Over a beat that sounds carefree and airy, Milo disintegrates the chains off his soul, allowing himself to once again fly freely. Throughout the song, he raps quips like, “These are careful notes of every lack in me,” “You should’ve been a stock broker, f*** that” and “At the bottom of the well and I’m screaming, ‘There’s still more,’” before arriving at his grand conclusion: “The consequences can buffer, I / Flourish in the lag time, I / Flourish in the lag time, while / Suffering was normalized, I / Flourish in the lag time, behind the / Stalactites of my mind, I / Flourish in the lag time.” He repeats these lines over and over, his voice cracking with emotion and empowerment.
“Who Told You To Think??!!?!?!?!” carries the powerful undercurrent of how poets are undervalued in today’s society and that leisure time in order to ponder and create is a vital and often overlooked aspect of life. Milo gets to the very heart of this with these lines on “Sorcerer,” and as someone who feels like they’re cut from a very similar creative’s cloth, this song immediately punctured my soul with sincerity, relatability and truth. “Sorcerer” has since become a personal thesis statement of mine, and Milo’s repetition at the end of the song a sort of incant of assuagement for when things get difficult.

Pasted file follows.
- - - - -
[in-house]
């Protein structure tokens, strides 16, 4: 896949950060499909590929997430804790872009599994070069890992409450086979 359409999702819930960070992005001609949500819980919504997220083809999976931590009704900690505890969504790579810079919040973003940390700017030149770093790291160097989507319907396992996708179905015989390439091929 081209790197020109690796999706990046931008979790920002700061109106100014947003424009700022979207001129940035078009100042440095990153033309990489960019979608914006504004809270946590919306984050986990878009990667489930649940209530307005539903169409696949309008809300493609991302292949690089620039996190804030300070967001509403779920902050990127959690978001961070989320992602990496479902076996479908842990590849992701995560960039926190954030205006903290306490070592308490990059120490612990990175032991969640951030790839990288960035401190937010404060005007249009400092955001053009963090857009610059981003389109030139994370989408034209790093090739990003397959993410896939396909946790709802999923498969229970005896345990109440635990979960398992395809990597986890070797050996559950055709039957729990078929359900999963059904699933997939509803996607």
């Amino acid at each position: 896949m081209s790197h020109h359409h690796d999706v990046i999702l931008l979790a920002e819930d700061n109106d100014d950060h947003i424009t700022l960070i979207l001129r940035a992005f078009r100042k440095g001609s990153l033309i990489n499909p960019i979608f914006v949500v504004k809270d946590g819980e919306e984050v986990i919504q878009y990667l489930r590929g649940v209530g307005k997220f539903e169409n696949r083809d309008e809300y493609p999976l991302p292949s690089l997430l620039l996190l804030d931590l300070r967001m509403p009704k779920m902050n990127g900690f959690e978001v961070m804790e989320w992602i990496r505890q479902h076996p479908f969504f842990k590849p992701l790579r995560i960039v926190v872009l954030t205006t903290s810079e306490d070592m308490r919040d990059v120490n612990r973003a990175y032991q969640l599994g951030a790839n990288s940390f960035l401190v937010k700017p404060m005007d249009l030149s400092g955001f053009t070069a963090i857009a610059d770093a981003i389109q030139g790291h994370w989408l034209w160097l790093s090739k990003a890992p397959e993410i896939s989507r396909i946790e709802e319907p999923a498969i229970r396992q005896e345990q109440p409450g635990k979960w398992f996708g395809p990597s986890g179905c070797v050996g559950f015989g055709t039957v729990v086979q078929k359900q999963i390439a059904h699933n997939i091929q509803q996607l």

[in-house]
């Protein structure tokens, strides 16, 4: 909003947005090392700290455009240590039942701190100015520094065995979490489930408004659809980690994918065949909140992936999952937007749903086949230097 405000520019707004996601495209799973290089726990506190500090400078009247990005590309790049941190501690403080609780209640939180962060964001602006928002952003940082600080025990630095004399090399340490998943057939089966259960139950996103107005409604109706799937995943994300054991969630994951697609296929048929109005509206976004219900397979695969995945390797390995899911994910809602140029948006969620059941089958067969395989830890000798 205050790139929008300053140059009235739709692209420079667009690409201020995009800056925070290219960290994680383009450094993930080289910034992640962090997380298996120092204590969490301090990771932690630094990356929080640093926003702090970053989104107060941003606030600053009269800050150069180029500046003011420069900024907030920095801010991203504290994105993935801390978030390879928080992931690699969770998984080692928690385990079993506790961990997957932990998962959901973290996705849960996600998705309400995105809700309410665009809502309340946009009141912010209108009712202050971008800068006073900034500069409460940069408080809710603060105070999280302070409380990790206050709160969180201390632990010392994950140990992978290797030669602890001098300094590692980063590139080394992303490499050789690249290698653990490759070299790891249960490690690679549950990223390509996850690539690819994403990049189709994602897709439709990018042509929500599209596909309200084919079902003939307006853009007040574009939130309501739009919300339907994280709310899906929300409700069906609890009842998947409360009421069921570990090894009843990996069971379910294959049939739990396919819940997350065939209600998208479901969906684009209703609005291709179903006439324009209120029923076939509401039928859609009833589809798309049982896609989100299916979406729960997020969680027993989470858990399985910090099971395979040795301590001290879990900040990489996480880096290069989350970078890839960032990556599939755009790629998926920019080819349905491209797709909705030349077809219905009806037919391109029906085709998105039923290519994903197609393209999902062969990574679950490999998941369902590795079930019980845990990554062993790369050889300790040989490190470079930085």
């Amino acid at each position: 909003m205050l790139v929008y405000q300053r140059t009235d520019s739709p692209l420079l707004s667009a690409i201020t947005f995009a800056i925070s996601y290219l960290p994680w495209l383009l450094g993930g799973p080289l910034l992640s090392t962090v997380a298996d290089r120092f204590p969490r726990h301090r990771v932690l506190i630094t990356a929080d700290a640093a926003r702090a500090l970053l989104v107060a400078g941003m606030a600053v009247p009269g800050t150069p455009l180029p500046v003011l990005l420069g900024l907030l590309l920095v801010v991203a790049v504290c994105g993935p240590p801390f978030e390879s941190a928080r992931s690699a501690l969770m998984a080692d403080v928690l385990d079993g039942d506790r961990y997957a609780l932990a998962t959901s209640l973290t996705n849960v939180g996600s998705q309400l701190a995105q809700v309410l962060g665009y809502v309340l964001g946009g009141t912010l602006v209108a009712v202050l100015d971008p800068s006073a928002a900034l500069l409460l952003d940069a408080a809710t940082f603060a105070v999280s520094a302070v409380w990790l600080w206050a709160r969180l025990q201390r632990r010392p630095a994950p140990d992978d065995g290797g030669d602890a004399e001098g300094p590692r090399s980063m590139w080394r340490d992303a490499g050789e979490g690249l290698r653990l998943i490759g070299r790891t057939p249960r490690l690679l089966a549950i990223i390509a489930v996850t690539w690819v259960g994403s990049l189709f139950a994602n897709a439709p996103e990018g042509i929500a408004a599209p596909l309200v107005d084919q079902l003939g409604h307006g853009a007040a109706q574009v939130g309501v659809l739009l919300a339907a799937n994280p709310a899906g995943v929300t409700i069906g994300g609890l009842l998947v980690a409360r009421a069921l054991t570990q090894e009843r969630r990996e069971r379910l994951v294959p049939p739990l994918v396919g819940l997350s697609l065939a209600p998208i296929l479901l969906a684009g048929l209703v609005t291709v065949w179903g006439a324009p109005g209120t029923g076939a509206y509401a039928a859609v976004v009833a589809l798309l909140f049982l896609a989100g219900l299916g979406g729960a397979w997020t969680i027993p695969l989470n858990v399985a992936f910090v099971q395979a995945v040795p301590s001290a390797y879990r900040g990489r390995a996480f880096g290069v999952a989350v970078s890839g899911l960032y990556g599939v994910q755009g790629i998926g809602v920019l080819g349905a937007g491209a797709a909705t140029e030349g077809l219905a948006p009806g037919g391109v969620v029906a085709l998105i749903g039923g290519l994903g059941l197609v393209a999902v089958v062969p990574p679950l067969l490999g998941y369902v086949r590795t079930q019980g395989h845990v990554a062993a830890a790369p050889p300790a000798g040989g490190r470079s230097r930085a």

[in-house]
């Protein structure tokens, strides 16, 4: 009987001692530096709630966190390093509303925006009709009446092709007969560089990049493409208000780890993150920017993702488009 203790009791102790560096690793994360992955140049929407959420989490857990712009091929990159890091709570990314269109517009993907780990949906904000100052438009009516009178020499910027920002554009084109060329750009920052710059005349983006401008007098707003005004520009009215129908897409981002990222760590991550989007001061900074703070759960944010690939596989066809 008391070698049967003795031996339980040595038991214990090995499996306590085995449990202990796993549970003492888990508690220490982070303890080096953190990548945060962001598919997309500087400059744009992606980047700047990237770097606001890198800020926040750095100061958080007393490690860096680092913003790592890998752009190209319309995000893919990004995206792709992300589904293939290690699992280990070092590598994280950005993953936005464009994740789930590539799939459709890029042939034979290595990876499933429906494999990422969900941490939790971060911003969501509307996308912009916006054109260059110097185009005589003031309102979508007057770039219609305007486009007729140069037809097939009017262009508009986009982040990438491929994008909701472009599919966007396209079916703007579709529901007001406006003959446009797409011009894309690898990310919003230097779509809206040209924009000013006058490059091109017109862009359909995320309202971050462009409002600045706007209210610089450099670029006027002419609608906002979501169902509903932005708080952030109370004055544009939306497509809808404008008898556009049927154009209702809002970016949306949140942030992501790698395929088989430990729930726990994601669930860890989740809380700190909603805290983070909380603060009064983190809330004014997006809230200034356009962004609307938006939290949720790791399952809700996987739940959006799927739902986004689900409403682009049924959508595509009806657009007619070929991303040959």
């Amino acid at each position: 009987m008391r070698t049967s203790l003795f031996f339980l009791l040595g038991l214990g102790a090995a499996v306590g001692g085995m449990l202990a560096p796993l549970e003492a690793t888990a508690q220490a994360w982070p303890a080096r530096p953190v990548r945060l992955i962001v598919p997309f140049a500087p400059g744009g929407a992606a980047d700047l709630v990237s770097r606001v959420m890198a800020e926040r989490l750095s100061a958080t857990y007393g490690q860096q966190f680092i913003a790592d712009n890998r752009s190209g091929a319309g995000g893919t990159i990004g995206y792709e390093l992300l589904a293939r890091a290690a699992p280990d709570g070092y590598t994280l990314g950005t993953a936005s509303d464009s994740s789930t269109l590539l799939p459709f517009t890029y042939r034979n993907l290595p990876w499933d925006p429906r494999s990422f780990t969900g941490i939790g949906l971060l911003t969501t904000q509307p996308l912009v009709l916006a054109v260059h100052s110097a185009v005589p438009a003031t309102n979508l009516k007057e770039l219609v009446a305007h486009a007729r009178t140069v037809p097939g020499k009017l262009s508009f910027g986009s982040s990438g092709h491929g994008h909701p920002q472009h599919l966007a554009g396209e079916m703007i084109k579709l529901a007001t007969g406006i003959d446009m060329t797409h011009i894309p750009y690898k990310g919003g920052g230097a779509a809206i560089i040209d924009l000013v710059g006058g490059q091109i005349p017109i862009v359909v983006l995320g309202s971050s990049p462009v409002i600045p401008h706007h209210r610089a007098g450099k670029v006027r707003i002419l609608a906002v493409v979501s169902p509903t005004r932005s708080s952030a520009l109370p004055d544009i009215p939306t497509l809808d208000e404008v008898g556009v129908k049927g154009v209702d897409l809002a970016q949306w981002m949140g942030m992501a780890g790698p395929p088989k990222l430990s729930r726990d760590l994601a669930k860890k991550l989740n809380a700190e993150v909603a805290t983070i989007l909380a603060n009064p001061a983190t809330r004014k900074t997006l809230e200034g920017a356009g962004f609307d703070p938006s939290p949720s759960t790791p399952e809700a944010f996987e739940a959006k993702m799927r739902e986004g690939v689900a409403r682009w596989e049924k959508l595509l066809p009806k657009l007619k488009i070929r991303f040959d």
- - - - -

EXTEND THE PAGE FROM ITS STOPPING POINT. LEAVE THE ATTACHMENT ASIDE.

Your Old Droog
Your Old Droog, a New York rapper of Ukrainian descent who was once mistook as Nas’ alter-ego, is a polarizing figure. He regularly dismantles and blocks critics on Twitter, shuns a large majority of hip-hop journalism and detests mainstream rap for its impetuous and carbon-copy qualities. Droog’s work, specifically 2019’s “It Wasn’t Even Close,” backs up his brash attitude, existing as a massive departure from what he despises in the music industry. “It Wasn’t Even Close” is a true labor of love, a wordsmith’s passion project crafted by an MF DOOM/Big L/Sean Price super-fan.
“It Wasn’t Even Close” is the ornate lovechild birthed from the underground of New York’s subway system. There’s jaw-dropping one-liners (“Man, I don’t know who slicker / I do this, even when I’m under the weather like a news ticker / Still get an ovation, gotta tip ya hat like a bum on a train with donations,” from “Gyros”), minimalistic, avant-garde New York production that puts an emphasis on lyricism (“Babushka,” “Bubble Hill”) and the feeling throughout that Droog is putting every ounce of his creative gall into the project.
Droog crafted an album that puts his passion for words first and foremost, and in doing so, reminded me of my love of creative writing. It’s this focus on the craft of writing that has brought me to cherish Your Old Droog’s music and hope to never get blocked by him on Twitter. The latter may be unlikely.